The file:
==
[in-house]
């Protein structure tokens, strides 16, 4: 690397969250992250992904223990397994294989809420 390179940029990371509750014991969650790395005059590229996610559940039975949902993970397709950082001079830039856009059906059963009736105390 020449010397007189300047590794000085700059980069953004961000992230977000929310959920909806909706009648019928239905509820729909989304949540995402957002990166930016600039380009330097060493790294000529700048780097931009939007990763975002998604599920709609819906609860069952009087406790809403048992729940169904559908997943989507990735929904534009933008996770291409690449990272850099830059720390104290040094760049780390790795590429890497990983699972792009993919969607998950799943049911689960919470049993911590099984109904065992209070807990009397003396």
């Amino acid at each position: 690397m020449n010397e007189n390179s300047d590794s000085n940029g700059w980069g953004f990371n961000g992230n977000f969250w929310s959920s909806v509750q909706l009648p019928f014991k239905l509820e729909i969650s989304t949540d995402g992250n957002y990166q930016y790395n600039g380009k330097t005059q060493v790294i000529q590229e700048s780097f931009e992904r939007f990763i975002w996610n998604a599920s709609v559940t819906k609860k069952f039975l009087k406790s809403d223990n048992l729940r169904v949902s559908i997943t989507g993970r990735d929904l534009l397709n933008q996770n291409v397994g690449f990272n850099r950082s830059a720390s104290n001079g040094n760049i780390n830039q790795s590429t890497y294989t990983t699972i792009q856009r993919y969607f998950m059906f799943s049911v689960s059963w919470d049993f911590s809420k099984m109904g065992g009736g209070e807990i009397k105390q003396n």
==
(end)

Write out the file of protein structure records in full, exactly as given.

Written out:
[in-house]
């Protein structure tokens, strides 16, 4: 690397969250992250992904223990397994294989809420 390179940029990371509750014991969650790395005059590229996610559940039975949902993970397709950082001079830039856009059906059963009736105390 020449010397007189300047590794000085700059980069953004961000992230977000929310959920909806909706009648019928239905509820729909989304949540995402957002990166930016600039380009330097060493790294000529700048780097931009939007990763975002998604599920709609819906609860069952009087406790809403048992729940169904559908997943989507990735929904534009933008996770291409690449990272850099830059720390104290040094760049780390790795590429890497990983699972792009993919969607998950799943049911689960919470049993911590099984109904065992209070807990009397003396």
């Amino acid at each position: 690397m020449n010397e007189n390179s300047d590794s000085n940029g700059w980069g953004f990371n961000g992230n977000f969250w929310s959920s909806v509750q909706l009648p019928f014991k239905l509820e729909i969650s989304t949540d995402g992250n957002y990166q930016y790395n600039g380009k330097t005059q060493v790294i000529q590229e700048s780097f931009e992904r939007f990763i975002w996610n998604a599920s709609v559940t819906k609860k069952f039975l009087k406790s809403d223990n048992l729940r169904v949902s559908i997943t989507g993970r990735d929904l534009l397709n933008q996770n291409v397994g690449f990272n850099r950082s830059a720390s104290n001079g040094n760049i780390n830039q790795s590429t890497y294989t990983t699972i792009q856009r993919y969607f998950m059906f799943s049911v689960s059963w919470d049993f911590s809420k099984m109904g065992g009736g209070e807990i009397k105390q003396n």